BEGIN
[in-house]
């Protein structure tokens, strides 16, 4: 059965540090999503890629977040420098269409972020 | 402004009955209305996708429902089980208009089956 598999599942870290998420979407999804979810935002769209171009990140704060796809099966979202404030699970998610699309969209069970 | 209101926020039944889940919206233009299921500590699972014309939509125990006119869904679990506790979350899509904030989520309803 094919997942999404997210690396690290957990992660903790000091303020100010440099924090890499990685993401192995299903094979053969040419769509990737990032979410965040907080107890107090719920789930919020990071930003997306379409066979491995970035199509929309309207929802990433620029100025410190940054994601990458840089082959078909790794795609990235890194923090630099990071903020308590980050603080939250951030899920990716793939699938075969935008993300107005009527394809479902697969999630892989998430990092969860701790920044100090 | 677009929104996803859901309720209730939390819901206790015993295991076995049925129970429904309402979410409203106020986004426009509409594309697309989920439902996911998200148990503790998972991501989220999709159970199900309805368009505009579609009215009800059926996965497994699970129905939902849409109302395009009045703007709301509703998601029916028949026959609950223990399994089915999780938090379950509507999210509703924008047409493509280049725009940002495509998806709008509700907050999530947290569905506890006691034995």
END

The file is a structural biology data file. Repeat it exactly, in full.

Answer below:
[in-house]
């Protein structure tokens, strides 16, 4: 059965540090999503890629977040420098269409972020 | 402004009955209305996708429902089980208009089956 598999599942870290998420979407999804979810935002769209171009990140704060796809099966979202404030699970998610699309969209069970 | 209101926020039944889940919206233009299921500590699972014309939509125990006119869904679990506790979350899509904030989520309803 094919997942999404997210690396690290957990992660903790000091303020100010440099924090890499990685993401192995299903094979053969040419769509990737990032979410965040907080107890107090719920789930919020990071930003997306379409066979491995970035199509929309309207929802990433620029100025410190940054994601990458840089082959078909790794795609990235890194923090630099990071903020308590980050603080939250951030899920990716793939699938075969935008993300107005009527394809479902697969999630892989998430990092969860701790920044100090 | 677009929104996803859901309720209730939390819901206790015993295991076995049925129970429904309402979410409203106020986004426009509409594309697309989920439902996911998200148990503790998972991501989220999709159970199900309805368009505009579609009215009800059926996965497994699970129905939902849409109302395009009045703007709301509703998601029916028949026959609950223990399994089915999780938090379950509507999210509703924008047409493509280049725009940002495509998806709008509700907050999530947290569905506890006691034995």